Wagyu vs Kobe beef

March 20, 2017

3 minutes read


Easily said ‘’All Kobe beef is Wagyu beef, but not all Wagyu beef is Kobe beef’’.  Wagyu beef is intensely marbled, tender & rich in unsaturated fats. These fats, when cooked, create a very tender with subtle flavours piece of meat.



Wagyu translates into Japanese style cow. Japanese cows are divided into 4 species; Japanese Black, Japanese Brown, Japanese Poll & Japanese Shorthorn. In the past, native Japanese cows where cross-breed with European cows, which resulted in the different Japanese species.



Japan uses strict regulations when it comes to grading their beef. They use 2 standards to grade, Beef Marbling Standard & Japanese Meat Quality Score. You might have come across a restaurant menu stating ‘’Kobe Grade 10+/A5’’.



Beef Marbling Standard is a score given to the piece of meat that reflects the amount of marbling within the meat, giving it’s nicely looking pattern. The score counts from 1 to 12, with 12 the best.


Japanese quality meat scores counts from 1 to 5, with 5 the highest score. 4 factors are tested:  the marbling, colour of the marbling, texture & colour of the meat.


The yield score represents the amount of edible meat can be gained from one cow, marked from A-C, with A the best.




Kobe beef can only come from the Japanese Black (locally known as Tajima) cow produced in the Japanese region of Hyogo, where Kobe is the regional capital (hence the name).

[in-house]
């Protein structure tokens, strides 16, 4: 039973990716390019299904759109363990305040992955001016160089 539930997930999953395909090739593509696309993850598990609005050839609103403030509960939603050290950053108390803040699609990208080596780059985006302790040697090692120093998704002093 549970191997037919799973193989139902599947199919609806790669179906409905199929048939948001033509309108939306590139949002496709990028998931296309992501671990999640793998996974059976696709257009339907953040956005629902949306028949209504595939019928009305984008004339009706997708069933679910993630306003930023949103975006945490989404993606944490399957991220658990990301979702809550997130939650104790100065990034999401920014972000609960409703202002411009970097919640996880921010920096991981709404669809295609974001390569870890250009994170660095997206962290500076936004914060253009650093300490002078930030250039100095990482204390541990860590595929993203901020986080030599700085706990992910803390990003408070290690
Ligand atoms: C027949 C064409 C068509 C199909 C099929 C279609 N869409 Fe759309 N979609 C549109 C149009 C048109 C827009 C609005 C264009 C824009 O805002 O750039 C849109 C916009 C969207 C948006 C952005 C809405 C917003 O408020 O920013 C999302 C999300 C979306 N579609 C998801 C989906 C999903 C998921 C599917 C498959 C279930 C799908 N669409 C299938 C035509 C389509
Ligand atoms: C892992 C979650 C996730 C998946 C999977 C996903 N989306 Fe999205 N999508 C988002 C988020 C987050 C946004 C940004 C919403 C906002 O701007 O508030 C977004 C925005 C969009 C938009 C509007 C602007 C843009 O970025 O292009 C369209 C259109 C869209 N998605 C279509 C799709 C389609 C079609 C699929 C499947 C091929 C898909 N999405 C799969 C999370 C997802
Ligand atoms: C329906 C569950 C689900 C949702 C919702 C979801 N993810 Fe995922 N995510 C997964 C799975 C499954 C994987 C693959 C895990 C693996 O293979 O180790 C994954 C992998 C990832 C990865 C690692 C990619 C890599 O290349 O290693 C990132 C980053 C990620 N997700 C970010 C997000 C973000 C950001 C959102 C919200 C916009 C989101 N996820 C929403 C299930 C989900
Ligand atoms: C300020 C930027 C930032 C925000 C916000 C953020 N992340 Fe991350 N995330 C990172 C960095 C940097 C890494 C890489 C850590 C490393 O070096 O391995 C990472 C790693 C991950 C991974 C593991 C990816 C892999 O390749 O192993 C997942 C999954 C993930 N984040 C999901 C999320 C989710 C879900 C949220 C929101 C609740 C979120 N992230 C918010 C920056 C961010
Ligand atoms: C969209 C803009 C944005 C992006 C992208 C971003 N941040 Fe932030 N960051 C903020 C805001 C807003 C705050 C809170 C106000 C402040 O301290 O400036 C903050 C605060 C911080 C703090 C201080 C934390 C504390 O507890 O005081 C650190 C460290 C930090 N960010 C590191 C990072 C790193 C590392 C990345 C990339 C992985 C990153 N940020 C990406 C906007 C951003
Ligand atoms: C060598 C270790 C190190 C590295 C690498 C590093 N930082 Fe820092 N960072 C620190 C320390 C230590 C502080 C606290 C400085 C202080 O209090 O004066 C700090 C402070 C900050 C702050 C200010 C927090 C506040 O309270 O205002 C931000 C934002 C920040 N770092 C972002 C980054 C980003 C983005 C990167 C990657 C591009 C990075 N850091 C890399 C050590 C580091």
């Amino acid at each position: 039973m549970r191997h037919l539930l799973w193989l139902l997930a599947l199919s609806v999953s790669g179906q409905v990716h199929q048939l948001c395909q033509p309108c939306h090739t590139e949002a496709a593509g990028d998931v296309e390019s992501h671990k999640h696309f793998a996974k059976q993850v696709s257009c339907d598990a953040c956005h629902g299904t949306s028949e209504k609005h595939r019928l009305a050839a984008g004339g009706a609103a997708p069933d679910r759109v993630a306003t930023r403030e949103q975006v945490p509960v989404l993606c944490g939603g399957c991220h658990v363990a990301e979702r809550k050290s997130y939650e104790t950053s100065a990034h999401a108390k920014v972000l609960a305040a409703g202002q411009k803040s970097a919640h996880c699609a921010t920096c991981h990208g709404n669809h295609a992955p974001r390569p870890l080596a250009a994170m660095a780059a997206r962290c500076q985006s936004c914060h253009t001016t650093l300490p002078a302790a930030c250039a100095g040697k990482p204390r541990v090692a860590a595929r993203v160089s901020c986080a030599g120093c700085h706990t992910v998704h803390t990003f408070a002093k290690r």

The cows are eating a special diet consisting of rice straw, maize, barley, corn & other cereal. No grass. Plus the cows only drink fresh clean water.


To become Kobe graded beef, the meat has to be:
- Breed in the Hyogo region of Japan from Tajima cows
- BMS score between 6 – 12
- Meat quality score of 4 – 5
- Yield score of A – B
- The Japanese Chrysanthemum stamp
- Carry a 10-digit number to trace origin


You could come across American Wagyu or Australian Wagyu when dining in a steak restaurant. Here, Japanese Wagyu cows where imported to the specific countries to cross-breed with their native breed, creating a new (more expensive) style of meat.


Each country has it’s own rating standards. America has the Select Choice & Prime ratings (Prime the best), with Australia having scores ranging from 1 to 9 (with 9 the best).


Next time you're in a proper steak restaurant, try to read the numbers.

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